Humans. Examining the course of rebirth as humans reveals that it has three main characteristics: impurity, suffering and impermanence…. First, impurity. The human body contains three hundred and sixty bones…. [Here follows a detailed anatomical inventory.]. The stomach and spleen, which are yellow, process the five grains and contain three units of faeces. The bladder and kidneys, which are black, process fluids and contain one unit of urine.. The large and small intestines, with their mixed red and white colour and their eighteen twists, resemble the coils of a poisonous snake. Moreover, from head to toe and from outer skin to inner bone marrow, the body contains eighty thousand bacteria, each one with four heads and four mouths and ninety tails..
Though one may eat the most delicious food, in the span of a single night it becomes impure and stinks like a filthy sewer. Our [outer] bodies are just as bad. From birth to death they are always dirty. Even if we wash them in the sea, we cannot get them clean. Outwardly we can decorate them with beautiful clothes and cosmetics, but inwardly they are full of impurities, like a painted vase filled with dung….
[Details of suffering are omitted.]
Third, impermanence. The Nirvana Sutra says: ‘Human life never stops, but flows like water in a river. Though live today we may, tomorrow cannot be assured. How can you give free reign to your desires and retain your evil ways?’ The Dharma-pada says: ‘With each day’s passing, one’s life is reduced like a fish in ever less water. How, then, can one be carefree?’ The Mahamaya Sutra says: ‘When a candala [untouchable] leads an ox to the butcher block, step by step its death draws ever nearer. Human life follows the same course.’.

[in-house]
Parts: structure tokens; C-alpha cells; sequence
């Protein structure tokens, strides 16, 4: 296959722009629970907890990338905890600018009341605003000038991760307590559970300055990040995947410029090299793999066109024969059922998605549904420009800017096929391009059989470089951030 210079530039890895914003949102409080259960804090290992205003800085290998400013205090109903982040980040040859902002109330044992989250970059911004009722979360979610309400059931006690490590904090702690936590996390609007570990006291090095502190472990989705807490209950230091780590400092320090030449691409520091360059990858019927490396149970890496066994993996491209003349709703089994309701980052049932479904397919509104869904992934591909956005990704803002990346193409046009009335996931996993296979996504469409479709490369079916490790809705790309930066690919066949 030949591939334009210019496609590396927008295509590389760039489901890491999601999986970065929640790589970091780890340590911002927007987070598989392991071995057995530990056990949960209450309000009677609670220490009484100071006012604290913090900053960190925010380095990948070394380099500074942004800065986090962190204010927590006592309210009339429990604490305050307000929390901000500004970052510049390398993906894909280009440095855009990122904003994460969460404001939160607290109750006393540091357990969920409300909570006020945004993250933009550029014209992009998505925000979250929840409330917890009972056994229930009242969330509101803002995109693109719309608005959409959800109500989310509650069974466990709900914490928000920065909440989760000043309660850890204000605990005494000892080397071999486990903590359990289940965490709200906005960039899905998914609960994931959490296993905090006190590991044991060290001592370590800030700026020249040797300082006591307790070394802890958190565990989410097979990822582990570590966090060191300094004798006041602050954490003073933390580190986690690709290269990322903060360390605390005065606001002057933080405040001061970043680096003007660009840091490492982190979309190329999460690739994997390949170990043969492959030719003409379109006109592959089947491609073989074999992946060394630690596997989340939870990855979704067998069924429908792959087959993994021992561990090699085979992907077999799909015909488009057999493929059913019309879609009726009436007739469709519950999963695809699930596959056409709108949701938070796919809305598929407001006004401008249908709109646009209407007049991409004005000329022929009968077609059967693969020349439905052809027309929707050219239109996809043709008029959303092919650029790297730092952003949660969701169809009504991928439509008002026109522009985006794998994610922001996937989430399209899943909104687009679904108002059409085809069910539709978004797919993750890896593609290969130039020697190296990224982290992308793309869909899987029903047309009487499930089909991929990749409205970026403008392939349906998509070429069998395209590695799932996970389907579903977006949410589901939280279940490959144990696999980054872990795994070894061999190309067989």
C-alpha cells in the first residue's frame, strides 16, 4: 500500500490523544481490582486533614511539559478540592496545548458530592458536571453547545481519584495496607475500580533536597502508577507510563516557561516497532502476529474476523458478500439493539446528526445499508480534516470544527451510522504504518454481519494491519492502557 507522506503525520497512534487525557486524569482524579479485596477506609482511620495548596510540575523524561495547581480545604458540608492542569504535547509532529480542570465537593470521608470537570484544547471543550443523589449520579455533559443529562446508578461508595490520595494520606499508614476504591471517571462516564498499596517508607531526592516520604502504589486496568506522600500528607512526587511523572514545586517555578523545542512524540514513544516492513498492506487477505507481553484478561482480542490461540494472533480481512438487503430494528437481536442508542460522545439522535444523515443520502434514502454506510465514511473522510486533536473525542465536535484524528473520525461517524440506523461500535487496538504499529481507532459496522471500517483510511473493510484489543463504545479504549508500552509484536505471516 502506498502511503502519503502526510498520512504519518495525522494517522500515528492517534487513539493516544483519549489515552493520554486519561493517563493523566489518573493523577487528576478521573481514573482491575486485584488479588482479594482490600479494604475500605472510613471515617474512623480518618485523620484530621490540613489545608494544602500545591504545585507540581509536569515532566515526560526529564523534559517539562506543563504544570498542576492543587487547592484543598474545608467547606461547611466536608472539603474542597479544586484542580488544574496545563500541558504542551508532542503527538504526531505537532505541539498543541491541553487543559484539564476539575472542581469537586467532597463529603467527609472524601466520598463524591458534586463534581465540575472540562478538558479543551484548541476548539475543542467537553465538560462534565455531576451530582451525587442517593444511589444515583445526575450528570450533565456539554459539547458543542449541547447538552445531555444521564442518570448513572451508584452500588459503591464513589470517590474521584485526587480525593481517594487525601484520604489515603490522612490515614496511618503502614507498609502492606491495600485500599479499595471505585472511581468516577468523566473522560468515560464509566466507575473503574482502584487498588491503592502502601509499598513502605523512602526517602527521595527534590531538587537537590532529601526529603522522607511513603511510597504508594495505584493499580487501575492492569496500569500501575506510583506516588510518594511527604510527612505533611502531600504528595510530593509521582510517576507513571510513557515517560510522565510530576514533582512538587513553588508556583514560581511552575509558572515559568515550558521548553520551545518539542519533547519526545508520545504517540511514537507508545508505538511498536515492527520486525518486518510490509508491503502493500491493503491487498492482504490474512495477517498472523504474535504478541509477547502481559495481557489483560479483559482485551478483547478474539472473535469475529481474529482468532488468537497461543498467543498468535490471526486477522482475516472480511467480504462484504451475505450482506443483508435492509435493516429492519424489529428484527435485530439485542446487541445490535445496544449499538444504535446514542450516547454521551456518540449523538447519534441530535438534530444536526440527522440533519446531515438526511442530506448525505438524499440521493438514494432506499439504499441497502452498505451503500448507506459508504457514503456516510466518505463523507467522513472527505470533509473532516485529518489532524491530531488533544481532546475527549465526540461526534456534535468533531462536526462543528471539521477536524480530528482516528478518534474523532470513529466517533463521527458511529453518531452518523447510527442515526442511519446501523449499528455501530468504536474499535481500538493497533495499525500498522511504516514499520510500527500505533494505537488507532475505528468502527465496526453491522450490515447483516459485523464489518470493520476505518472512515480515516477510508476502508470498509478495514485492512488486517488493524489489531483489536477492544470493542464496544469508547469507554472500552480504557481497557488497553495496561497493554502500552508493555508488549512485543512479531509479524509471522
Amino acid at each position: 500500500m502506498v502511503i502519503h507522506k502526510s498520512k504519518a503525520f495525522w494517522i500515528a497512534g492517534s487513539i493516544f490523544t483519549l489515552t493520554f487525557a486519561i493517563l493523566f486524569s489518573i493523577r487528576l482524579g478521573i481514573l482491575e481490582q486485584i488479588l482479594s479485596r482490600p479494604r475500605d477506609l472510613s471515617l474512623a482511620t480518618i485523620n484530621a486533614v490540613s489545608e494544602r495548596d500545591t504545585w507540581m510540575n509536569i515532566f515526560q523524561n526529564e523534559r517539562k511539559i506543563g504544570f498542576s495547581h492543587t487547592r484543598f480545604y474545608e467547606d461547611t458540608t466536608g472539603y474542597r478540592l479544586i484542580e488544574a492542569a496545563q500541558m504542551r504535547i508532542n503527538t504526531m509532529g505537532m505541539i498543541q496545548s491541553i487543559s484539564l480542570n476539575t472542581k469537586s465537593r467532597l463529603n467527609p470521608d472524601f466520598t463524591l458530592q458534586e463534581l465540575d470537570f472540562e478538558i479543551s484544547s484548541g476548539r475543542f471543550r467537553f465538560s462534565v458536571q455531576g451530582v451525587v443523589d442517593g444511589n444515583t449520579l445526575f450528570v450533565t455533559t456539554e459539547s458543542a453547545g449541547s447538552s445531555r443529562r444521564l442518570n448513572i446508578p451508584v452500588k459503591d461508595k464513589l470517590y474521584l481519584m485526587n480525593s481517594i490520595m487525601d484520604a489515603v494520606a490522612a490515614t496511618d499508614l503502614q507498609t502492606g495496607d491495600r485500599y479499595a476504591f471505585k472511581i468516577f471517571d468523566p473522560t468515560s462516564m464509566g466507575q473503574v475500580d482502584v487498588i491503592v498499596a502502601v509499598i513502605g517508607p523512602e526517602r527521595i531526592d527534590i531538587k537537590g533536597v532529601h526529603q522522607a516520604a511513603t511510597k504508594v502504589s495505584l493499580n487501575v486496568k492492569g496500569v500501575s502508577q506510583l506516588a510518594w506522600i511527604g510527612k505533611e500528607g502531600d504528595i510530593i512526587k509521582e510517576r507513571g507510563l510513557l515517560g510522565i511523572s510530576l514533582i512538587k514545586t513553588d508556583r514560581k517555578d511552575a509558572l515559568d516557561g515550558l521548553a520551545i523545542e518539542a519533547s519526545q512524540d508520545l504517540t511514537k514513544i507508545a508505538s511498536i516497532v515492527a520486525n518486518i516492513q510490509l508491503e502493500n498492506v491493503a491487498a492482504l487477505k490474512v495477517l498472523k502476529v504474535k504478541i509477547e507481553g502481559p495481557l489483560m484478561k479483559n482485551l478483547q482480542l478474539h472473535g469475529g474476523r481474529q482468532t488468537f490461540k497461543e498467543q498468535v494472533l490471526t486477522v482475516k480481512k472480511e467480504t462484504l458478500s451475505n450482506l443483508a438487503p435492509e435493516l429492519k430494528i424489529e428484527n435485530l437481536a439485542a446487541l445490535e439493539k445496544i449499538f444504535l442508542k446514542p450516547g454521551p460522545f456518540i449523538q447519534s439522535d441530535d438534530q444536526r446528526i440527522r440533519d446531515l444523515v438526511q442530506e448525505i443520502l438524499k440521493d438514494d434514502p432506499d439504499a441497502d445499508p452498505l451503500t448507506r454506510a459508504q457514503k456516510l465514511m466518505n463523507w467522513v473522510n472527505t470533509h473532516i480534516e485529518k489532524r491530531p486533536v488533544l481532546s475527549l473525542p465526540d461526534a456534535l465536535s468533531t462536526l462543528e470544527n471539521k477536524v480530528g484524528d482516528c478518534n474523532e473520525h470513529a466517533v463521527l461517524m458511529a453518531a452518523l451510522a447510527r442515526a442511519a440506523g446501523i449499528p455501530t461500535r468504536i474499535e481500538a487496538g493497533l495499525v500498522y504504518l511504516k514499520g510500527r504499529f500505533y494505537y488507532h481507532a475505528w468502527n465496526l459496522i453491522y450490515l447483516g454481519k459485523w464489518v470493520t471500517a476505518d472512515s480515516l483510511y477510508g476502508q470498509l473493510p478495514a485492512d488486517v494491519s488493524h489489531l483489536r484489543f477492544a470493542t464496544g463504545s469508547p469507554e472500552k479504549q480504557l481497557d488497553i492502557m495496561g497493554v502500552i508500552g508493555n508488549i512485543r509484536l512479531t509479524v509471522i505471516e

Heavenly Gods. Examining the course of rebirth as a deva in one of the heavens reveals that it occurs throughout the triple world, which is the world of desire, the world of form and the world without form. Its characteristics, therefore, are diverse and cannot be explained in detail. I will describe one place and use it as an example of the others. Beings born into the Heaven of the Thirty- Three initially enjoy boundless pleasure, but when their lives are about to end, the five signs of decline appear. The flowers adorning their hair wilt, their heavenly robes become stained with filth, their armpits begin to sweat, their eyes start to see double, and they can no longer enjoy heaven…. Know that the suffering they feel at that moment is worse than hell. Therefore, the Saddharma Smrtyupasthana Sutra says: ‘When one falls out of heaven, one’s mind is racked with so much pain and anguish that all the suffering of the hells is not even one-sixteenth as bad.’.